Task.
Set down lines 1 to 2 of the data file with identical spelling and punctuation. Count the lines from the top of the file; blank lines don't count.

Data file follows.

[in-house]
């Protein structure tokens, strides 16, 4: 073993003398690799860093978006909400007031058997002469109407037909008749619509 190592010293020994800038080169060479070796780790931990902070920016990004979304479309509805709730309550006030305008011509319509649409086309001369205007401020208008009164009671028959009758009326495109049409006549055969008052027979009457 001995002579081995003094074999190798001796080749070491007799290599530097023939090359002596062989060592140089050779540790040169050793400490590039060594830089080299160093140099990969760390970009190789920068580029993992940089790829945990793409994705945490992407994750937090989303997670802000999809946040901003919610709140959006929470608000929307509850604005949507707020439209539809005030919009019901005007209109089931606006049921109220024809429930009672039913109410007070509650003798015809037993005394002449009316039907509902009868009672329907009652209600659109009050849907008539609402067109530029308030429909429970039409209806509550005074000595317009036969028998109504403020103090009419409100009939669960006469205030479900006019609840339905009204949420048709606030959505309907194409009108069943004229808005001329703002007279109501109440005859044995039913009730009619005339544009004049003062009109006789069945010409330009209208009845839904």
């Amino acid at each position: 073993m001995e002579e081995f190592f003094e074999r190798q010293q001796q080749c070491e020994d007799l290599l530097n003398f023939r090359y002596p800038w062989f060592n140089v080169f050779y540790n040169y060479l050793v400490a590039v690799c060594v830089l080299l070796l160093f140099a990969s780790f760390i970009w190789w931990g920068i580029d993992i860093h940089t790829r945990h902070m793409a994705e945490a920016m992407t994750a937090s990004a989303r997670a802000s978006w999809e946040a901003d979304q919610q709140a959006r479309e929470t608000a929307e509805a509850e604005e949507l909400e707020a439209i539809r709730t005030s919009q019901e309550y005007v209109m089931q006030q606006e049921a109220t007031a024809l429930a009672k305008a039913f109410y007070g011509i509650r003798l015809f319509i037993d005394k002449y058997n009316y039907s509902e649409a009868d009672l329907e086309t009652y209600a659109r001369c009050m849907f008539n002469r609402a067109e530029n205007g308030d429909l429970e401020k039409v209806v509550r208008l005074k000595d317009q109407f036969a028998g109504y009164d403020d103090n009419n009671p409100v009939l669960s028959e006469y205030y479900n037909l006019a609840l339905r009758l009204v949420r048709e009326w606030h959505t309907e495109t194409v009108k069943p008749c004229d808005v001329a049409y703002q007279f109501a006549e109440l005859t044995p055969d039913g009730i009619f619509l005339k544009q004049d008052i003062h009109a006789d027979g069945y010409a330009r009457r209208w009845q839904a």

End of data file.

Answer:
[in-house]
């Protein structure tokens, strides 16, 4: 073993003398690799860093978006909400007031058997002469109407037909008749619509 190592010293020994800038080169060479070796780790931990902070920016990004979304479309509805709730309550006030305008011509319509649409086309001369205007401020208008009164009671028959009758009326495109049409006549055969008052027979009457 001995002579081995003094074999190798001796080749070491007799290599530097023939090359002596062989060592140089050779540790040169050793400490590039060594830089080299160093140099990969760390970009190789920068580029993992940089790829945990793409994705945490992407994750937090989303997670802000999809946040901003919610709140959006929470608000929307509850604005949507707020439209539809005030919009019901005007209109089931606006049921109220024809429930009672039913109410007070509650003798015809037993005394002449009316039907509902009868009672329907009652209600659109009050849907008539609402067109530029308030429909429970039409209806509550005074000595317009036969028998109504403020103090009419409100009939669960006469205030479900006019609840339905009204949420048709606030959505309907194409009108069943004229808005001329703002007279109501109440005859044995039913009730009619005339544009004049003062009109006789069945010409330009209208009845839904």